Sources: CarbonBuilt, Los Angeles; CP staff
Manufactured-concrete technology developer CarbonBuilt has entered into a carbon removal purchase agreement with Shopify Inc., Ottawa-based provider of essential internet infrastructure for commerce. Anchoring the agreement are 5,200 metric tonnes of carbon dioxide that will be sequestered in concrete masonry units molded and finished in plants equipped for the CarbonBuilt Reversa process. The purchase is supported through the Shopify Sustainability Fund, which contributes $5 million or more annually to support tech-driven entrepreneurs and their solutions to reverse climate change.
“This selection by Shopify, after evaluating hundreds of potential solutions, is a powerful signal for the quality of our technology, team and approach to the market,” says CarbonBuilt Head of Product Cindy McLaughlin. “The revenue certainty provided by multiyear contracts like this will accelerate adoption of our technology by concrete manufacturers.”
“When we learned how important the carbon credit revenue stream is for driving adoption of CarbonBuilt’s technology in this traditionally risk-averse industry, it was clear we had to create a strong demand signal, both to concrete producers and to other credit buyers,” adds Shopify Head of Sustainability Stacy Kauk. “This is a technology that needs to scale quickly in order to reverse climate change because of the carbon-intensity of concrete, and we’re thrilled to be part of CarbonBuilt’s journey.”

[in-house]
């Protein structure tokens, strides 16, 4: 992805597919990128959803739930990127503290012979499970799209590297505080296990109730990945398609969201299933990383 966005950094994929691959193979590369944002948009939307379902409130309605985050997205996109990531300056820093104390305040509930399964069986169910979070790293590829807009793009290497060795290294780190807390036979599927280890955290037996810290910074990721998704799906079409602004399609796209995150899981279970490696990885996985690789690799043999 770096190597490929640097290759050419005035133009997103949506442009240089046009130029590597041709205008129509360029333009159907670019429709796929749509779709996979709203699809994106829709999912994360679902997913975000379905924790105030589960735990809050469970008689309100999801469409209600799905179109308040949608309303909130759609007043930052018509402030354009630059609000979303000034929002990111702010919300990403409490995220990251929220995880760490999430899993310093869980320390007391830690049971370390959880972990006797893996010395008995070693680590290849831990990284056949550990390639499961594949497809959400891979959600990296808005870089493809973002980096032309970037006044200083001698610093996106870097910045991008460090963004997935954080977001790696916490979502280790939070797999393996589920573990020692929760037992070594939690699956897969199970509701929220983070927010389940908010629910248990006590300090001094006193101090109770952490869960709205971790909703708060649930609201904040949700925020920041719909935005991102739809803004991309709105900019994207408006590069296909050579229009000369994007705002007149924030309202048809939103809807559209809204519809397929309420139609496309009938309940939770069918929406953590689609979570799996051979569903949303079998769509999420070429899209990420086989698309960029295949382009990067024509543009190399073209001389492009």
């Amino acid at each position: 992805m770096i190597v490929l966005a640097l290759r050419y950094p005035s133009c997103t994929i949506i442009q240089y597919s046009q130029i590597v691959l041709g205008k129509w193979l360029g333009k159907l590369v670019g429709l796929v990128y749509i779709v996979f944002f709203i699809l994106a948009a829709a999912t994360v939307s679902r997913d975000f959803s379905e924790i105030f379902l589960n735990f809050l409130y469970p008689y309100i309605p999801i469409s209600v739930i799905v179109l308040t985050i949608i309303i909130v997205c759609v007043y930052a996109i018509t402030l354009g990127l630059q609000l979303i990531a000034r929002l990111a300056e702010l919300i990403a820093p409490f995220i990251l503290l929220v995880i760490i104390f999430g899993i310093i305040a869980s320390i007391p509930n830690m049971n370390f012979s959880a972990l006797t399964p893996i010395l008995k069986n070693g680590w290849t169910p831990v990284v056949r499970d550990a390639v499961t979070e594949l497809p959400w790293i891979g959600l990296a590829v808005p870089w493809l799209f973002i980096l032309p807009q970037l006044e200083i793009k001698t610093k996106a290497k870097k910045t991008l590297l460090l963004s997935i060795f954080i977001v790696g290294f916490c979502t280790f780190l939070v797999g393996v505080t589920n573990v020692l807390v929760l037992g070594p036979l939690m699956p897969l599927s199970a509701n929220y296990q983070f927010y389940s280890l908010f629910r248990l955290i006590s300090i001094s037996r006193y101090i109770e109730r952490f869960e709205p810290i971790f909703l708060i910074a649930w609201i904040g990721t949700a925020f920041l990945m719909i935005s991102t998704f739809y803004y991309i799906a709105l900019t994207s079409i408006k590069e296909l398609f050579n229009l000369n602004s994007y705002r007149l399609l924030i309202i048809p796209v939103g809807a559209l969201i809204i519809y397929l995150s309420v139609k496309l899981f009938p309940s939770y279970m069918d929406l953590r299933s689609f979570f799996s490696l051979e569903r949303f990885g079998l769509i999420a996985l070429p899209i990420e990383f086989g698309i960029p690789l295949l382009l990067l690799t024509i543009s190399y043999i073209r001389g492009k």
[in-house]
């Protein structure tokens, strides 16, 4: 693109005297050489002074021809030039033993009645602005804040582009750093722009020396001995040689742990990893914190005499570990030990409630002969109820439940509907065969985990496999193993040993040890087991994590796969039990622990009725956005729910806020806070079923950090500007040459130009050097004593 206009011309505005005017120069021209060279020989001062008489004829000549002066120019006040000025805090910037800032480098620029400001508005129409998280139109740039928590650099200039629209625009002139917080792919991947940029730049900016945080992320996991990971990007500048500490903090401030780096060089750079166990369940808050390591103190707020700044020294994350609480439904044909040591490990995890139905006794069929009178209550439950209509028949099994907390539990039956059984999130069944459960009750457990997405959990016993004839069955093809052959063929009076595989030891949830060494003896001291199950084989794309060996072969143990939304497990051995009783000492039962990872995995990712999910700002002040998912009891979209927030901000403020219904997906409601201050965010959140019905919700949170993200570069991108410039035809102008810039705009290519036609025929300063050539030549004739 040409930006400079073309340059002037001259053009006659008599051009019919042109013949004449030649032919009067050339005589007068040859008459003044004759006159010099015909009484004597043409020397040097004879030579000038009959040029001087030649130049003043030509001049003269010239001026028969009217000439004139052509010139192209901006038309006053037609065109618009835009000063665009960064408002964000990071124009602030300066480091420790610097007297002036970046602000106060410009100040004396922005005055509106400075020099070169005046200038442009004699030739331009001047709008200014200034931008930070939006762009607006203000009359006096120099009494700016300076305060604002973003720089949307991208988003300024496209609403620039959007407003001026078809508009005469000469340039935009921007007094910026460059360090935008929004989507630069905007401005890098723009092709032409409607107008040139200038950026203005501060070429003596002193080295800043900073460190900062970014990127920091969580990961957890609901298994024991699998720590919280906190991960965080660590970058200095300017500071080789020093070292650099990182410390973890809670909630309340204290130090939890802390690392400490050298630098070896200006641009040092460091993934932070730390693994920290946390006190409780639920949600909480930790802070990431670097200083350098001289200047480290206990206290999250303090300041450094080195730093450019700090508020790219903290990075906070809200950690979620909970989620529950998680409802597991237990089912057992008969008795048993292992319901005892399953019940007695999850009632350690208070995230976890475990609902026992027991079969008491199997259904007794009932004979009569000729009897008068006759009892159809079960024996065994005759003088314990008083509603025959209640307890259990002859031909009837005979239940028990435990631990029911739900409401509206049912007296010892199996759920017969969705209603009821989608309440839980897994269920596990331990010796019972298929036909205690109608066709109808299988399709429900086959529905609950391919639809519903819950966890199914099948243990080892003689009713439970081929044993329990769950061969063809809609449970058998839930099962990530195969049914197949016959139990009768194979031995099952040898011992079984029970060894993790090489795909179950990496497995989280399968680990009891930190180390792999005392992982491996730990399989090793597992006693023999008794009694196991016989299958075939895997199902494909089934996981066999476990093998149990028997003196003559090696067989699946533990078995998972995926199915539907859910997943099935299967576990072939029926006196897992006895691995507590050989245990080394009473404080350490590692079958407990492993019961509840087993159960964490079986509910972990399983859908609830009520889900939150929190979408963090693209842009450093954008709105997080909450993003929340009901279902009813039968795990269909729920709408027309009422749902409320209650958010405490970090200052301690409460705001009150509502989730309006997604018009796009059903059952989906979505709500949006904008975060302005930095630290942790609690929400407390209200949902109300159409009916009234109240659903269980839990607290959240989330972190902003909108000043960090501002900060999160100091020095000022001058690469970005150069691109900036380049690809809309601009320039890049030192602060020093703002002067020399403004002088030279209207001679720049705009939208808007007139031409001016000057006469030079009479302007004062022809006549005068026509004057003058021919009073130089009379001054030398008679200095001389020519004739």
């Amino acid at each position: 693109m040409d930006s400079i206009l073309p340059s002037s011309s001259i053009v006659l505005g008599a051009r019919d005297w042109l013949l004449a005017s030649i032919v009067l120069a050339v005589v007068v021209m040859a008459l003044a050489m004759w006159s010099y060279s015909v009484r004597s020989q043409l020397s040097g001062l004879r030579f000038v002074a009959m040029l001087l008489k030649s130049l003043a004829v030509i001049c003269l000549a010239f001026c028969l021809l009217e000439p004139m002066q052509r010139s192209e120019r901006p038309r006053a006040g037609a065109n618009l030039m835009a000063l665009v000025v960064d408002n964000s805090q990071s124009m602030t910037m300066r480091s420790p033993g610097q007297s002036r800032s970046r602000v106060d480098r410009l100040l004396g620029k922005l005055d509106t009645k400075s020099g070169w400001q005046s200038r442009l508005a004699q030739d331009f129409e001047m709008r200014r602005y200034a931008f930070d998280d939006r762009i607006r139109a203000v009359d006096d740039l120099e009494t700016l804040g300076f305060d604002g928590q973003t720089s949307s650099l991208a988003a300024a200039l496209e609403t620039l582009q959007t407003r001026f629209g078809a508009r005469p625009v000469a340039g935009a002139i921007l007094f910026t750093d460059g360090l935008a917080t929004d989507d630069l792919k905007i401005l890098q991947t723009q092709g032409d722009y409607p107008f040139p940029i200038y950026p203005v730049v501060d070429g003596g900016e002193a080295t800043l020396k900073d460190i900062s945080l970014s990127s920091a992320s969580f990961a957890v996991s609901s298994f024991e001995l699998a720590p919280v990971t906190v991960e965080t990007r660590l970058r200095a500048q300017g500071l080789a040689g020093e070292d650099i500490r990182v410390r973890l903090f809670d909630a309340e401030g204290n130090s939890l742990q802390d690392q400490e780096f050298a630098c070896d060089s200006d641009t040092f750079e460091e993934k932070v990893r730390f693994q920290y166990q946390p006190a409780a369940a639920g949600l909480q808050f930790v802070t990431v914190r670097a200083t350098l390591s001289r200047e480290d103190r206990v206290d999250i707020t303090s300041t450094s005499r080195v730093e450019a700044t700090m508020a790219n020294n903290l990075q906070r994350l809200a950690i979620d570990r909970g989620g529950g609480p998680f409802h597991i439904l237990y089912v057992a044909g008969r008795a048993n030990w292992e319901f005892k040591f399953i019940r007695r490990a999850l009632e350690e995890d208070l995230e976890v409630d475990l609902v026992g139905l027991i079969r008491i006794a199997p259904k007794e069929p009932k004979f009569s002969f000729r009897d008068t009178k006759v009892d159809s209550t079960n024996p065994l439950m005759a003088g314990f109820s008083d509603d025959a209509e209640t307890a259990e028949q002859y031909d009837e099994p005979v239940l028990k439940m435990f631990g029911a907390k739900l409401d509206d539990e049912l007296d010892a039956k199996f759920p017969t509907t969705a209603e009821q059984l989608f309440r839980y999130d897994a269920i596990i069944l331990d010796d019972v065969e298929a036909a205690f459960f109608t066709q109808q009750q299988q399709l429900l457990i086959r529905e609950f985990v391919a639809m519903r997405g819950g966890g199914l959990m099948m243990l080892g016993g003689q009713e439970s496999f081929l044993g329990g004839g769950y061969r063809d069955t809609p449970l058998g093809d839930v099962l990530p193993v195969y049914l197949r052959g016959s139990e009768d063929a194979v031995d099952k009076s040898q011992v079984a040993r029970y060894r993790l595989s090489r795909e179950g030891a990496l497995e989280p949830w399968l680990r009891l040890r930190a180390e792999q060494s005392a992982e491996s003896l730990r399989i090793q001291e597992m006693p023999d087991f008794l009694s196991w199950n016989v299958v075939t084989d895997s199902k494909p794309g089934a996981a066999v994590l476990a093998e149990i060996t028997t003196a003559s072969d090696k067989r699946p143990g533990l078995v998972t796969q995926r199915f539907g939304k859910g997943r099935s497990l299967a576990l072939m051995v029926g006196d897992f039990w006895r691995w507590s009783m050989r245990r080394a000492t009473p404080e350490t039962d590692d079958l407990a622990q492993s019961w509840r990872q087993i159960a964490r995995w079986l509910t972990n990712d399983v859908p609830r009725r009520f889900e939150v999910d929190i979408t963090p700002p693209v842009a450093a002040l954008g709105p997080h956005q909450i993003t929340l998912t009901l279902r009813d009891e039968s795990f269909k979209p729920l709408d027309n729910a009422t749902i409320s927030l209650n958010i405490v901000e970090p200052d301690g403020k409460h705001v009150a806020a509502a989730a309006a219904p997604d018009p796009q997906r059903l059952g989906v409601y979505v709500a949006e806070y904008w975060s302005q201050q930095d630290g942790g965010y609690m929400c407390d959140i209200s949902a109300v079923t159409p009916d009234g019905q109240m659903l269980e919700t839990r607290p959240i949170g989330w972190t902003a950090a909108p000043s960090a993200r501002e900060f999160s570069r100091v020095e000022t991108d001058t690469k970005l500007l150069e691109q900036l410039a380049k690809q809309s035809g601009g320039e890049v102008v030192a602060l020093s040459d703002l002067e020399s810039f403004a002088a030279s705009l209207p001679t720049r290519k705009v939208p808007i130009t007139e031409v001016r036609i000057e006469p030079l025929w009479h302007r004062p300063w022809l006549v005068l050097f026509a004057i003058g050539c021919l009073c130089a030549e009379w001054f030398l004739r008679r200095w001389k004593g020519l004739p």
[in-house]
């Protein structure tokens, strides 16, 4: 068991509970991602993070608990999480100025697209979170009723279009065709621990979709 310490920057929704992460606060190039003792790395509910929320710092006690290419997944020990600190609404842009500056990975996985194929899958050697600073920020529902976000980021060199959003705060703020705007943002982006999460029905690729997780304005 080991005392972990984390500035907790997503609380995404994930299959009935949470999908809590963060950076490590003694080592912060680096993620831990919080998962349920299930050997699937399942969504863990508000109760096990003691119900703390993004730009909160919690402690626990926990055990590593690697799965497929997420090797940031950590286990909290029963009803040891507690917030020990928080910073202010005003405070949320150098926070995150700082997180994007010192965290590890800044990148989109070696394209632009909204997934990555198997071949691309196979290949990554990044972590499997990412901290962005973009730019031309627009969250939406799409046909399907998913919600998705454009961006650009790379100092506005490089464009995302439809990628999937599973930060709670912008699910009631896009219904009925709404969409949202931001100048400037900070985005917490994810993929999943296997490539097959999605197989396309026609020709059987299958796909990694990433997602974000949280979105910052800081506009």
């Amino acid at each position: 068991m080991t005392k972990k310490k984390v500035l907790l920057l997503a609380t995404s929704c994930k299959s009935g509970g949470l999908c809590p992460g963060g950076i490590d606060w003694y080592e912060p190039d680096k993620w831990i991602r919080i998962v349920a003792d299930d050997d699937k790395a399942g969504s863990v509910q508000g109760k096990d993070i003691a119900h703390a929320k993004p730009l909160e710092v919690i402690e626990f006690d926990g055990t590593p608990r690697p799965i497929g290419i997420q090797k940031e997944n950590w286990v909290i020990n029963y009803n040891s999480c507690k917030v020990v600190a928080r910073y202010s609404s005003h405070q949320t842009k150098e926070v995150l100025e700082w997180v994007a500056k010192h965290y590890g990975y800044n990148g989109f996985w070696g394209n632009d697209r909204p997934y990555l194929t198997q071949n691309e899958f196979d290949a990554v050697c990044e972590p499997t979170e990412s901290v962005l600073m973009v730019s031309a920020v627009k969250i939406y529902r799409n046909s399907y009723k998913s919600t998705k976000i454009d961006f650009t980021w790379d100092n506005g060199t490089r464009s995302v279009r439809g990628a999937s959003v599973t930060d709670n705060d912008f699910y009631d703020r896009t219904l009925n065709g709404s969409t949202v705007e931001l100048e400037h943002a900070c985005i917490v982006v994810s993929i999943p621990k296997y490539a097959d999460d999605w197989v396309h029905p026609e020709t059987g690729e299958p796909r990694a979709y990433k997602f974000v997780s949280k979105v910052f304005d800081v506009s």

CarbonBuilt’s patented process brings together widely available, low-cost and low-carbon materials, replacing portland cement—a product of energy intensive processes—with CO2 taken directly from industrial, biomass or direct air capture sources. The CO2 chemically reacts with the mixture and becomes permanently stored in the resulting concrete. Each 30-lb. concrete block made with CarbonBuilt technology stores more than 1/2 pound (.27 kg) of CO2, while another 2.5 to 3 lbs. (1.1 – 1.3 kg) of CO2 emissions are avoided because of the reduced use of cement.
“Concrete is one of the few industries that can truly play a significant role in carbon removal,” said Chris Neidl, cofounder of Open Air Collective, a volunteer-led network that aims to advance, accelerate and co-invent carbon dioxide removal in the real world. “Combine the chemistry of concrete, which allows it to effectively sequester carbon for millennia, with the sheer volume of concrete produced annually, and you get a gigatonne-sized carbon sink, which we can start filling today thanks to companies like Shopify and CarbonBuilt.”